Selling a car “as-is” means that the dealership has effectively shifted all the responsibility (and blame) onto you the second it leaves the lot. It's a great way to offload compromised vehicles to unsuspecting customers, so always be sure to have the car thoroughly inspected by an independent mechanic before agreeing to anything. 

Marc-St-Lctdpn 2Ate-UnsplashPhoto by Marc St


11. The Bait-and-Switch

Easily the oldest trick in the book, the classic bait-and-switch method is the first thing you should look out for when buying a new car. Dealers love to advertise their cars at an appealing price. But when you show up, lo and behold, that perfectly-priced car is "no longer available". They hope maybe you’ll settle for something more expensive — Don’t! Always call ahead to see if the car is actually available at the listed price.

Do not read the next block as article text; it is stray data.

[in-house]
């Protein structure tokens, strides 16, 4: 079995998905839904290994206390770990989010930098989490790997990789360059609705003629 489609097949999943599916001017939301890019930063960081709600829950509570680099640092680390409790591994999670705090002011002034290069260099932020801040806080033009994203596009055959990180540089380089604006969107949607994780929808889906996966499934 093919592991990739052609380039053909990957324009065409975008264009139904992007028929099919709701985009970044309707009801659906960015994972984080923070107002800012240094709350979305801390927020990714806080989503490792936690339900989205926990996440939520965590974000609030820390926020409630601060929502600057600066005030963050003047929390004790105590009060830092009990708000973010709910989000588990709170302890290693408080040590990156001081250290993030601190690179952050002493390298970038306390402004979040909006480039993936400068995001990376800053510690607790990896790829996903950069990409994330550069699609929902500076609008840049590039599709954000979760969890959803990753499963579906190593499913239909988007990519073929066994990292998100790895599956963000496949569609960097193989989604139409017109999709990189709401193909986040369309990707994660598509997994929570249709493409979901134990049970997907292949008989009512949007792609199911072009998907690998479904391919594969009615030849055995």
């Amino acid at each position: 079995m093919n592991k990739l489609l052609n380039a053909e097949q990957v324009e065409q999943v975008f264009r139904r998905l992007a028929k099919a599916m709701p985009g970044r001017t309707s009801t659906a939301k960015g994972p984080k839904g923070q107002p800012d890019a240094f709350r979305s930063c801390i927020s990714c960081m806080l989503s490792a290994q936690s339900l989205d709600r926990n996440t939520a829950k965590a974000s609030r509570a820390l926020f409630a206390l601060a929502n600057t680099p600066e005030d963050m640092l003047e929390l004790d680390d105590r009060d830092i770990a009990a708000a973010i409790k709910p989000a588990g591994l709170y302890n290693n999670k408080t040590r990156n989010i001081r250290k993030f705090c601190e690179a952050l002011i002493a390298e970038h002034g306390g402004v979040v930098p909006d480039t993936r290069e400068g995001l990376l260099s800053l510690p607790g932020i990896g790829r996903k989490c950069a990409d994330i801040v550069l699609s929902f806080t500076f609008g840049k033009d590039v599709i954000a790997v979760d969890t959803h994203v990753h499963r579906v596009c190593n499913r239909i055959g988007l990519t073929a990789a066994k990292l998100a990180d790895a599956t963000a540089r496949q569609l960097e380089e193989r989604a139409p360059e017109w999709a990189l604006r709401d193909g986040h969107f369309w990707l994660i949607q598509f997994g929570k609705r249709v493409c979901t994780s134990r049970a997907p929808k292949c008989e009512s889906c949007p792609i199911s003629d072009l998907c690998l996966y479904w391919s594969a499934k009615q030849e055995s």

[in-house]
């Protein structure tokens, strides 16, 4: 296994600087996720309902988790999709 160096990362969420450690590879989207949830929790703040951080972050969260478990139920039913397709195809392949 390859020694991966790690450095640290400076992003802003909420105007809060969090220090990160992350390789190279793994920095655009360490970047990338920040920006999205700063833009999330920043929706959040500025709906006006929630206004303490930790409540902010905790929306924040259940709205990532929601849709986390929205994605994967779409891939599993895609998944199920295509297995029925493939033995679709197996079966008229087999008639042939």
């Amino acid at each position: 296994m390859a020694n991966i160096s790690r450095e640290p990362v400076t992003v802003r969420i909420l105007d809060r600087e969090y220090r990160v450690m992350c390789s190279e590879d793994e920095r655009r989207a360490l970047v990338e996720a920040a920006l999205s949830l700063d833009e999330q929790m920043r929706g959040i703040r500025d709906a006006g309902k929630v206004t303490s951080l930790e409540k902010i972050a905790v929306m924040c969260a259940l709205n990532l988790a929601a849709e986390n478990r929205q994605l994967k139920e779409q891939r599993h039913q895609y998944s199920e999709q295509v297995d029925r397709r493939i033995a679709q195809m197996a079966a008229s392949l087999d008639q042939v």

Arvid-Skywalker-Zvvnjonv3Ho-UnsplashPhoto by Arvid Skywalker

12. The Mileage Scam

Lifted straight from the playbook of “Ferris Bueller’s Day Off”, some dealers may attempt to tamper with a car’s odometer to show far fewer miles than the car has actually travelled. Lower mileage means higher prices, so be sure to ask for a history report to accurately verify mileage consistency. 

Nick-Fewings-Tyl24M6Dpmg-UnsplashPhoto by Nick Fewings

13. Overpromising on Future Trade-In Values

The only things guaranteed in life are death and taxes – don’t be fooled by useless claims about a car’s high future trade-in value. It's a completely superficial value, as market values change all the time and there’s really no way to know for sure which direction the wind will blow. Never let the promise of high future market value sway you into buying a car.